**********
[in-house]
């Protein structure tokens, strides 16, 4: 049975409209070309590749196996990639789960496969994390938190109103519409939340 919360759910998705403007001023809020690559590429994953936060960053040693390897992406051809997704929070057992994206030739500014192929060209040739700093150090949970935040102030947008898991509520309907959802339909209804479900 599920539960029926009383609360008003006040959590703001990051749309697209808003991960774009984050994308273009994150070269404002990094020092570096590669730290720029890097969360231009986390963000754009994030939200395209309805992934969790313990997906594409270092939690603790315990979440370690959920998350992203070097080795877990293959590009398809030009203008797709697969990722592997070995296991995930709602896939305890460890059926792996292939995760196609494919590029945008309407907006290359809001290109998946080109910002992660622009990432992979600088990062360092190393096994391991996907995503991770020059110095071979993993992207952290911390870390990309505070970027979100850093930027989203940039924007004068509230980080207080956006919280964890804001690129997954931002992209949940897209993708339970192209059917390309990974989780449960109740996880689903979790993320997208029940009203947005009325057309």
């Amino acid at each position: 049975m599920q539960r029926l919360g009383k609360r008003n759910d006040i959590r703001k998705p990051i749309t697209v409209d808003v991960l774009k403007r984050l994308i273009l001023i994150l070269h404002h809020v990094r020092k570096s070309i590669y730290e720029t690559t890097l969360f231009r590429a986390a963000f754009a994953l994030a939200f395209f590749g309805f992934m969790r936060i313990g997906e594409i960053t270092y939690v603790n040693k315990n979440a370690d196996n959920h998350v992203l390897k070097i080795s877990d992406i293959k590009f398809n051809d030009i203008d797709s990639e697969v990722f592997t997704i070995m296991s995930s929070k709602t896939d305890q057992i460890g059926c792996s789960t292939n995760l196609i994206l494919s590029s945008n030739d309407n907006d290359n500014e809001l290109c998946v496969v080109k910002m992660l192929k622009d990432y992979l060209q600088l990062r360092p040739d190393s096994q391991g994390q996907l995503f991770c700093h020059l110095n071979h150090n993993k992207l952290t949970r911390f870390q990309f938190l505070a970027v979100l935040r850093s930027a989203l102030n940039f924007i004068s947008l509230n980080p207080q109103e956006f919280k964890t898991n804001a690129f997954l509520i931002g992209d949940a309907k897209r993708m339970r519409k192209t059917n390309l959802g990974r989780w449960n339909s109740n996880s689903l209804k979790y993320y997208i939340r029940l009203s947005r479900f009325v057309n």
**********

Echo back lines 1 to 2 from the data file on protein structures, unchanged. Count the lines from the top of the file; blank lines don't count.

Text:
[in-house]
């Protein structure tokens, strides 16, 4: 049975409209070309590749196996990639789960496969994390938190109103519409939340 919360759910998705403007001023809020690559590429994953936060960053040693390897992406051809997704929070057992994206030739500014192929060209040739700093150090949970935040102030947008898991509520309907959802339909209804479900 599920539960029926009383609360008003006040959590703001990051749309697209808003991960774009984050994308273009994150070269404002990094020092570096590669730290720029890097969360231009986390963000754009994030939200395209309805992934969790313990997906594409270092939690603790315990979440370690959920998350992203070097080795877990293959590009398809030009203008797709697969990722592997070995296991995930709602896939305890460890059926792996292939995760196609494919590029945008309407907006290359809001290109998946080109910002992660622009990432992979600088990062360092190393096994391991996907995503991770020059110095071979993993992207952290911390870390990309505070970027979100850093930027989203940039924007004068509230980080207080956006919280964890804001690129997954931002992209949940897209993708339970192209059917390309990974989780449960109740996880689903979790993320997208029940009203947005009325057309």